As the neoliberal agenda took root and intensified and, as employers sought to lower wages and increase the rate of exploitation, a systematic degrading of income support systems was carried out in all countries that had the elements of a welfare state in place. This led to a scramble for the worst jobs and an explosion of low wage and precarious employment. From the standpoint of the architects of neoliberalism, this has been an enormously successful and profitable strategy. Yet the advocates of a progressive BI imagine that all this can be put behind us simply by somehow convincing governments to adopt a social policy that will make everything rational and fair. They don’t ask themselves why the neoliberal powerbrokers would give up decades of gains by providing income adequacy and, in doing so, increase workers’ bargaining power massively. They don’t ask how, with our unions and movements significantly weakened by the neoliberal attack, we could force the employers and the state to make such a vast concession.
The danger of not dealing with such issues lies in the above-mentioned right-wing version of BI. When the exploiters and enablers who gather at Davos consider the policy, they realize that it has enormous possibilities for them. With a whole progressive lobby laying down a welcome mat, they can now work on very different brand of BI. A meager and dwindling payment can be provided that in no way interferes with the flow of workers into the low-wage sector. Moreover, if they extend the payment to the working poor, it becomes a de facto wage top-up for employers. The struggle for living wages is now undercut. The most exploitative employers know that their workers are being paid out of the tax revenues and they are under little pressure to raise wages. Governments can freeze of even lower minimum wages and a general lowering of wages sets in.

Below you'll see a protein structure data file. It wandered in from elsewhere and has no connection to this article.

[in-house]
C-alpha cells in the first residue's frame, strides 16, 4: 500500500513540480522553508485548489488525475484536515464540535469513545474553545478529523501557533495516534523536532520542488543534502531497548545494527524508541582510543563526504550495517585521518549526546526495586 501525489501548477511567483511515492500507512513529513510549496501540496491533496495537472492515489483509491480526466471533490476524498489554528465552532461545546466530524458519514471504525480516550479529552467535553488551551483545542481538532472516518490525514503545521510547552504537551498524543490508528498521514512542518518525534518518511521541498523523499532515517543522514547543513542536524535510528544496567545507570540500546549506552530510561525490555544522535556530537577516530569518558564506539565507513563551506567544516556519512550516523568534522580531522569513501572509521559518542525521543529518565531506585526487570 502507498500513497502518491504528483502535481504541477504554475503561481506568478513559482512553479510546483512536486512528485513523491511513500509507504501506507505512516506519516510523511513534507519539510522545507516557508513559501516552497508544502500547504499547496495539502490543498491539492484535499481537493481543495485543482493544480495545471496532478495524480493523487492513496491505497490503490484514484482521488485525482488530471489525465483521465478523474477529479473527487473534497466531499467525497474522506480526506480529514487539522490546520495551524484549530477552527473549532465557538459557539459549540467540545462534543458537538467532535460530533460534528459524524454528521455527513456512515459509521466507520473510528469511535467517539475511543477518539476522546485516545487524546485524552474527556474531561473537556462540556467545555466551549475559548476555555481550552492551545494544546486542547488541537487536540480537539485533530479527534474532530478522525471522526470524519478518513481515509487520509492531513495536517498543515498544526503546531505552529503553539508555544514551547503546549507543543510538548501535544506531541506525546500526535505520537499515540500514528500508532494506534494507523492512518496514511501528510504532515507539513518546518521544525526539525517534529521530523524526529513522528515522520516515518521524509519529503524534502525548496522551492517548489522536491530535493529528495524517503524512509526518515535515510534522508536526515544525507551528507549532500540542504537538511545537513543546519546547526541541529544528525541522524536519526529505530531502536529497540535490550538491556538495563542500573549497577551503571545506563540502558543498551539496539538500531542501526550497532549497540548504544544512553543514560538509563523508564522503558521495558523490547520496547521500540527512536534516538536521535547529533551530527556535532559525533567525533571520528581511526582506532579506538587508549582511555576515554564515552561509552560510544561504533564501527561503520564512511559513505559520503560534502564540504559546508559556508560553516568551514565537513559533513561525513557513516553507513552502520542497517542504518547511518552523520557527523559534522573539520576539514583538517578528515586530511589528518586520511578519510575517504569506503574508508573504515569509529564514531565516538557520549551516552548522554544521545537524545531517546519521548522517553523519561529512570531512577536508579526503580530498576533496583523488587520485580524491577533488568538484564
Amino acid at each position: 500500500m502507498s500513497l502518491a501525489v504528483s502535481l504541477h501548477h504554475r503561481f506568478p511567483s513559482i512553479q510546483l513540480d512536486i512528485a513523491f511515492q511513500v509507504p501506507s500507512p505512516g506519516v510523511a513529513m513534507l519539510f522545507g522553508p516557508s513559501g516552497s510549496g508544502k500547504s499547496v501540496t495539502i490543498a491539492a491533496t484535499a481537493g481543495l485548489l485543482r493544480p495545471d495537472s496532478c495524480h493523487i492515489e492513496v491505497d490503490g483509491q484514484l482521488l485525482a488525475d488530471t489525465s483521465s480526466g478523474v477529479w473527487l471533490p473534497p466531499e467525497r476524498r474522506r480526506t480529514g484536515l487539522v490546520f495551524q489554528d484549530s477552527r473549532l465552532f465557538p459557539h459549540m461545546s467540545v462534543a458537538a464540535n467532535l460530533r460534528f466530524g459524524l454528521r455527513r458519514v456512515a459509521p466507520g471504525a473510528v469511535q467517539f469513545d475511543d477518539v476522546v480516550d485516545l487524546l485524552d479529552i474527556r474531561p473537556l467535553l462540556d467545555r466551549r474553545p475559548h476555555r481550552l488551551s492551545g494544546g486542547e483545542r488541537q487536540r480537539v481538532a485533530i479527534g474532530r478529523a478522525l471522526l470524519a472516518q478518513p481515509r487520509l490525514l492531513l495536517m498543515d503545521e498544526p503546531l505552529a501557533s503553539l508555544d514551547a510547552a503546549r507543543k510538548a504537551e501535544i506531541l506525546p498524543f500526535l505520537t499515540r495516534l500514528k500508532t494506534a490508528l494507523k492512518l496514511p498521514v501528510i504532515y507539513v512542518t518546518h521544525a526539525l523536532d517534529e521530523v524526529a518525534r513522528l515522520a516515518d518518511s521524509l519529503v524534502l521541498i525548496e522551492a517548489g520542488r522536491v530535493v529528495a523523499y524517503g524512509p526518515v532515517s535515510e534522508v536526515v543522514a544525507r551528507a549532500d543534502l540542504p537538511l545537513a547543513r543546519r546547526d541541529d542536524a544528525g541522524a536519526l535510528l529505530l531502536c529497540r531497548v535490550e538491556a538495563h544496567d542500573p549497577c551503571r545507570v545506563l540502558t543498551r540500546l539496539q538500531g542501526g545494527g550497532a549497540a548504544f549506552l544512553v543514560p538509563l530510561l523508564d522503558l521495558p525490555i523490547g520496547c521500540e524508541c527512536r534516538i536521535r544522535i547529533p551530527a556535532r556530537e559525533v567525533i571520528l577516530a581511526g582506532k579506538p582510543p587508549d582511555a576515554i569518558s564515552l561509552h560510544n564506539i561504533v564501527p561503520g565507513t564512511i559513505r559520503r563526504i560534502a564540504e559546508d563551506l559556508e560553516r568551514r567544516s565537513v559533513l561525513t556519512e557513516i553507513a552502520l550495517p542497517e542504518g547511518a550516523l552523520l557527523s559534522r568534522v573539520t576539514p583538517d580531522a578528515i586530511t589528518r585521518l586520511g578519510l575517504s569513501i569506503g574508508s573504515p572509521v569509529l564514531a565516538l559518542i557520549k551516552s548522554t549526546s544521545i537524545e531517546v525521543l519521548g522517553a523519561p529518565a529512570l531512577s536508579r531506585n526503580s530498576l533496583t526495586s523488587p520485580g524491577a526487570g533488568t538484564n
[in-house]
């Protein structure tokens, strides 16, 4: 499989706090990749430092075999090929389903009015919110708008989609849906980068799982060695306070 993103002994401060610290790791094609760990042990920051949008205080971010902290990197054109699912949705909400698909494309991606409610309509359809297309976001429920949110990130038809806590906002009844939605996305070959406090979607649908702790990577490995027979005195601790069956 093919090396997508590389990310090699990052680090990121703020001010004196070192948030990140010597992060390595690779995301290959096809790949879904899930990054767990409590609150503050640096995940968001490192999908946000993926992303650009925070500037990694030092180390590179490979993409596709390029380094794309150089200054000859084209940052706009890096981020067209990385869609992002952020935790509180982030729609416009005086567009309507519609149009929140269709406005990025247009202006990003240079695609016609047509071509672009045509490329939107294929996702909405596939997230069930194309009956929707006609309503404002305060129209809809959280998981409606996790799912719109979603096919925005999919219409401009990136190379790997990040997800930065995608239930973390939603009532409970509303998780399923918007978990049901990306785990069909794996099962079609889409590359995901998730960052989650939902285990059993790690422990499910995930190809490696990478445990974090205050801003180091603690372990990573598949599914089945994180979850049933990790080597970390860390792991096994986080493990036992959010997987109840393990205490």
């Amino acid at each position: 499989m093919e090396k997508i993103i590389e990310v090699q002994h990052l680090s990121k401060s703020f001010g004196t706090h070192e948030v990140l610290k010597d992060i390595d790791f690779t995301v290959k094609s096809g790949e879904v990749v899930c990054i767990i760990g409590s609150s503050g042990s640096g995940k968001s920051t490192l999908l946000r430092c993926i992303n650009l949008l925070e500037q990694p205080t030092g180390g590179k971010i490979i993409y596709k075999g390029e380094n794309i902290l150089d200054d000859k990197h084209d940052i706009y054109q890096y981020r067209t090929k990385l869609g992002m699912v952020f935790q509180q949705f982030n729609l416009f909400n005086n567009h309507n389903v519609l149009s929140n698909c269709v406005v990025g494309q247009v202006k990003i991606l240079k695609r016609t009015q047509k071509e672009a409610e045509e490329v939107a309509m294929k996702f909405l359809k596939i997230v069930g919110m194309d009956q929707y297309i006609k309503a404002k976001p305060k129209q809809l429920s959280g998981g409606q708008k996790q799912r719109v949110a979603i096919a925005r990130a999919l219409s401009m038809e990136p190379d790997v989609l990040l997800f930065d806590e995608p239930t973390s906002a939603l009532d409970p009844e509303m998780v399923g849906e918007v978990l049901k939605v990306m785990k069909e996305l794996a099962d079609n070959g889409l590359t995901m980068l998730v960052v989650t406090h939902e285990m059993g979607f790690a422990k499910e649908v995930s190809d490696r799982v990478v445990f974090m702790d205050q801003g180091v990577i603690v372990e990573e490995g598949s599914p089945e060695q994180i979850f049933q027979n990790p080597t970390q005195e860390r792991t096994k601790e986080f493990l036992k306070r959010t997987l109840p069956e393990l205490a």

At the same time as neoliberal BI is used to grease the wheels of super-exploitation, another key element of the neoliberal agenda, privatization, is facilitated. The BI payment, as free market advocates have long suggested, is given in place of the other elements of social provision. As public healthcare, social housing and much else beside are gutted, BI transforms those who receive it into “customers” shopping through the privatized rubble of the social infrastructure. It is, of course, quite possible to design on paper a BI model that is adequate and that does not involve cutbacks in other areas but the question is which version is more likely, based on prevailing economic and political agendas and the present balance of forces in society.
Rather than trust to the Davos crowd and hope “the 1%” develops a taste for social justice, a far better approach would be to build the social movements and struggles that can defend past gains and work for expanded and accessible public services. Rather than hope neoliberal governments will offer us a social policy end-run around austerity, far better to press for income support systems that offer full entitlement, adequate payments and that are no longer based on bureaucratic intrusion and moral policing.
Basic Income is a false hope and a pathway to the commodification of social provision that, while it may be paved with good intentions, leads to a destination entirely to the liking of those who design and operate the neoliberal order.
John Clarke is a long-time anti-poverty activist, community organizer, and leading member of the Ontario Coalition Against Poverty, or OCAP, in Toronto.